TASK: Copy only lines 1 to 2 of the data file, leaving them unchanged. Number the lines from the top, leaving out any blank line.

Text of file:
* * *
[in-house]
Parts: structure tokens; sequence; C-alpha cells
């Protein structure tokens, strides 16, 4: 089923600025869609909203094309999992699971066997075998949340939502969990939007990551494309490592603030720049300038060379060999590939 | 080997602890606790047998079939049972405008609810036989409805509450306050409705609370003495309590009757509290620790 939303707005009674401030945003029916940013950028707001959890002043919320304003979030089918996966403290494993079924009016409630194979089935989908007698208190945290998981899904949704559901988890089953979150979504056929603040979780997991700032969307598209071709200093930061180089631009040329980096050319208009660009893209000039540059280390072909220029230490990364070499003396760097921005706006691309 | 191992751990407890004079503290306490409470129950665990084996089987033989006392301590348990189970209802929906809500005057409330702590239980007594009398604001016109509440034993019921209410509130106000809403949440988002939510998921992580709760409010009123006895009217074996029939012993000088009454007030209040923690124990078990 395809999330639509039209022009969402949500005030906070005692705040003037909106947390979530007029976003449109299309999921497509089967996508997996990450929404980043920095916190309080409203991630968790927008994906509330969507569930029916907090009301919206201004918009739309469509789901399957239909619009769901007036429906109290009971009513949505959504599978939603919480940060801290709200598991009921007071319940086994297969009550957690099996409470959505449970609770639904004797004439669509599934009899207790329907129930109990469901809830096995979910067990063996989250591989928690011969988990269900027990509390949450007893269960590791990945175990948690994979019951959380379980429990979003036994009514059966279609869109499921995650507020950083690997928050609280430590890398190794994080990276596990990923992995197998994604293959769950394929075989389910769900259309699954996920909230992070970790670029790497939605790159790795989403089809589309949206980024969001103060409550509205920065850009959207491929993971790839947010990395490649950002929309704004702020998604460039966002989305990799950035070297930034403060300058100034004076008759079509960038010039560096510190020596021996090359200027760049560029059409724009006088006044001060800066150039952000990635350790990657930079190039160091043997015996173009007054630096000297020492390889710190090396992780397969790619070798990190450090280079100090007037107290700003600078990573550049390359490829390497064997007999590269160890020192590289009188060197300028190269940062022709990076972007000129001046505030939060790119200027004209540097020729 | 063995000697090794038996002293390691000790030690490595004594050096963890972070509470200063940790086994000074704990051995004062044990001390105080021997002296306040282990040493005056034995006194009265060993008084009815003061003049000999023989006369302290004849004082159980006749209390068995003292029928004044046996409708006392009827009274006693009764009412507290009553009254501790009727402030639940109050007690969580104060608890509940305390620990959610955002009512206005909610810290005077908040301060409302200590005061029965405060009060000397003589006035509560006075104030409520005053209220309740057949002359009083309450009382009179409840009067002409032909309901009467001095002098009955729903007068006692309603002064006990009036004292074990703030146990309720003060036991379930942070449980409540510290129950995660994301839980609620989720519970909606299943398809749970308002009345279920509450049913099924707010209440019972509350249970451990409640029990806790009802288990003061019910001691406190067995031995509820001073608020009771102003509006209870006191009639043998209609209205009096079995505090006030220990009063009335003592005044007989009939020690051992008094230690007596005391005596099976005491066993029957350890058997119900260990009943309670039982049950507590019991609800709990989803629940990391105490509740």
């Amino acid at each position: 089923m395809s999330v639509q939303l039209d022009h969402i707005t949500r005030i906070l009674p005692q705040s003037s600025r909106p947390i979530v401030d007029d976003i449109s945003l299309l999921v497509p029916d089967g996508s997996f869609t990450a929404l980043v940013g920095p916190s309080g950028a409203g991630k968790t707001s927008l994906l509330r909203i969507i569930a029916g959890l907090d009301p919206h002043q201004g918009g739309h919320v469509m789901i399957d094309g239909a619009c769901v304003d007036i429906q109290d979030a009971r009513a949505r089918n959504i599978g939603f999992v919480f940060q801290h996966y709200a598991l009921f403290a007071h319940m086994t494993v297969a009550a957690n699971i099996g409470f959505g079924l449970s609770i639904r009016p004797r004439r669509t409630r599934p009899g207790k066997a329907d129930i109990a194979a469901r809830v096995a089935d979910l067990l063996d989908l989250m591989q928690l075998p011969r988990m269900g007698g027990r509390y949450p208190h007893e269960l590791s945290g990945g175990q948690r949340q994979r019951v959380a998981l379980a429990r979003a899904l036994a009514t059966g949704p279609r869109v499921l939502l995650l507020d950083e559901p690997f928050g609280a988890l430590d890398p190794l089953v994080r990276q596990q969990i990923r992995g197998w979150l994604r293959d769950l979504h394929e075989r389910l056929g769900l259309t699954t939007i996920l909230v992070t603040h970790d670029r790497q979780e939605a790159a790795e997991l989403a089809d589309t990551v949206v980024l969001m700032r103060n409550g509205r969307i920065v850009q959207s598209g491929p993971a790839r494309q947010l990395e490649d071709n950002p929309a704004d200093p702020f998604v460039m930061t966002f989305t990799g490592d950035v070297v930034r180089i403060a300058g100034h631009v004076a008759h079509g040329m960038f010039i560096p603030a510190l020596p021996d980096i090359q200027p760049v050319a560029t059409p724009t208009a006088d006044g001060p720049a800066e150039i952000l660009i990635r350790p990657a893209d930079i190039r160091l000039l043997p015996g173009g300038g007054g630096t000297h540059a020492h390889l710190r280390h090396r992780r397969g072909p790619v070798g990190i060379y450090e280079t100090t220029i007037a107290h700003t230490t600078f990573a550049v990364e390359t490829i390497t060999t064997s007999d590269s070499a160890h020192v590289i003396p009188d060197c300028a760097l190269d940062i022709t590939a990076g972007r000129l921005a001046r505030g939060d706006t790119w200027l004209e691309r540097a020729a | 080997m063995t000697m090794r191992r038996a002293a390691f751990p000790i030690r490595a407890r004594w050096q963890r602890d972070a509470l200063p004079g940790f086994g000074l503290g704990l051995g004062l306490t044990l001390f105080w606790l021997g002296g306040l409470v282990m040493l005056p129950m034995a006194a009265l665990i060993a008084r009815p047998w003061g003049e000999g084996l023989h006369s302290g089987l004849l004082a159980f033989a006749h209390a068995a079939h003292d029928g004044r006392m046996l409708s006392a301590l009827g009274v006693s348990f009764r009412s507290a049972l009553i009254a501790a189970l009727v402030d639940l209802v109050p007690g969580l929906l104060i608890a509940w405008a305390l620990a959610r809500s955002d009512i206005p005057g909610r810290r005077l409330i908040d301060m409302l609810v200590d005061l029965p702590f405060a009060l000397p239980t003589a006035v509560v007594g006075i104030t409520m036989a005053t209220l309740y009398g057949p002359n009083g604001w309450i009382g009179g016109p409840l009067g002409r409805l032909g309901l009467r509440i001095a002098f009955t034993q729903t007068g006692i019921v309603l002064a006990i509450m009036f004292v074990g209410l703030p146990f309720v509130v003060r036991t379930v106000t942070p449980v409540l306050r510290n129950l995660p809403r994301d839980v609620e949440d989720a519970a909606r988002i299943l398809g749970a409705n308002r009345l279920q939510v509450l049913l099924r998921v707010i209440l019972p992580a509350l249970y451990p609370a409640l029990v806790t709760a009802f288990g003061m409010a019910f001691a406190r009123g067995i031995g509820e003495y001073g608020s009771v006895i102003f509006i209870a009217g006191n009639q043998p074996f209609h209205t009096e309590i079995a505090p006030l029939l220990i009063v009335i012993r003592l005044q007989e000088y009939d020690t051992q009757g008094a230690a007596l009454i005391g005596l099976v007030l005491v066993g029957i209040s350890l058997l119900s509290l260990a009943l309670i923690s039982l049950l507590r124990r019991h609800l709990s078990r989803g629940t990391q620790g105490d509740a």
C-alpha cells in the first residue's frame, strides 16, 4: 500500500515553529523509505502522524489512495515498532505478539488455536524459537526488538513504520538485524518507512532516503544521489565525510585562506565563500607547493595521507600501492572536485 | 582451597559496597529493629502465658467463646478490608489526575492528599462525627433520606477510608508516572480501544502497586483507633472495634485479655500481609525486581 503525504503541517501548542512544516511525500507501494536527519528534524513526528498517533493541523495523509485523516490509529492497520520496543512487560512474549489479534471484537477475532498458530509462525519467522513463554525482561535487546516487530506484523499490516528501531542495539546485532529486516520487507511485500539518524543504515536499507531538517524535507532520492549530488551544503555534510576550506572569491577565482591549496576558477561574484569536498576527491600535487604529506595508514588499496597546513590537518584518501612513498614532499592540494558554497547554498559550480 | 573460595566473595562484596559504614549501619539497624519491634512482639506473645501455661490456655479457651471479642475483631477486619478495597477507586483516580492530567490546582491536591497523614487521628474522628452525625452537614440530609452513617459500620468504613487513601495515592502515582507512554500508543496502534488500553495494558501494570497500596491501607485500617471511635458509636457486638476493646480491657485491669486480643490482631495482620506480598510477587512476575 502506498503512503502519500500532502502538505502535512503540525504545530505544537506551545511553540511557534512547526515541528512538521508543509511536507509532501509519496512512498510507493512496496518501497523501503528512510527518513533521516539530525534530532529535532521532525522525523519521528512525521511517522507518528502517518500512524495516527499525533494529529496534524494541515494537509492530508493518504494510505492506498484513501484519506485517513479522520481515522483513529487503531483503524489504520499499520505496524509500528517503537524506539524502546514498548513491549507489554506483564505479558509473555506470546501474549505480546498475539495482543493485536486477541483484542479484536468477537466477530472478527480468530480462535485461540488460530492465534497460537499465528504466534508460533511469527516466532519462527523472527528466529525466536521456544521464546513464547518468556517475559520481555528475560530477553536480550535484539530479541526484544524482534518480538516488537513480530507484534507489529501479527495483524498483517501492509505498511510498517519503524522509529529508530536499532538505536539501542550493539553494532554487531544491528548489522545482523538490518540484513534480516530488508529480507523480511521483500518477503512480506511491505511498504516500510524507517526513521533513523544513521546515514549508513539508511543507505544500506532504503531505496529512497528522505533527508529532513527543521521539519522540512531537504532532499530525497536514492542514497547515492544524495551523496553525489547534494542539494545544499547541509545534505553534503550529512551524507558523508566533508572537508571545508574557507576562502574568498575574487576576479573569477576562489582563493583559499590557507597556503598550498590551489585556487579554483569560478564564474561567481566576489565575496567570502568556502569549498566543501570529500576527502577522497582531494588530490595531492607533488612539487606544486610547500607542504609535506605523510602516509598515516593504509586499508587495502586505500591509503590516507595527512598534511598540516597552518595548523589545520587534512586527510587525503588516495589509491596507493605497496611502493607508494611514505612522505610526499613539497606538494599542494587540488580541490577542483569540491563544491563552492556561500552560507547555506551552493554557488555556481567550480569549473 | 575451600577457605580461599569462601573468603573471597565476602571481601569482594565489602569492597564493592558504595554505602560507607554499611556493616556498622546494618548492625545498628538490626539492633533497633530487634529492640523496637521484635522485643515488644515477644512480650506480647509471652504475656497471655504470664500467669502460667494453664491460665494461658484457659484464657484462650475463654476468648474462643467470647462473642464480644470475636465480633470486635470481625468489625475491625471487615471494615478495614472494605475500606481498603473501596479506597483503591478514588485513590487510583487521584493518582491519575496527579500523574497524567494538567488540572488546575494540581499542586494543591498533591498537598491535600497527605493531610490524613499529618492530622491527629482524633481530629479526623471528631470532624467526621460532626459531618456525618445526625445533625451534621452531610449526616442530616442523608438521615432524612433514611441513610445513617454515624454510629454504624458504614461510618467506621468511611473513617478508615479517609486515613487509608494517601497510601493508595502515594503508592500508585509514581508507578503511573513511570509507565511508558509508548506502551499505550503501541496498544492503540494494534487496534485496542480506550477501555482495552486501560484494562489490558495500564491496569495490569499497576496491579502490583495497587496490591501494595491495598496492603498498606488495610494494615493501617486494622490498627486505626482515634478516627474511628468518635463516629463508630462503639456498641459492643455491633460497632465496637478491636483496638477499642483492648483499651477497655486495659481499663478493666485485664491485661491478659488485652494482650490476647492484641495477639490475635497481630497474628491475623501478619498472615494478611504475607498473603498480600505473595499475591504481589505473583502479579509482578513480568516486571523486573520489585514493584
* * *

[in-house]
Parts: structure tokens; sequence; C-alpha cells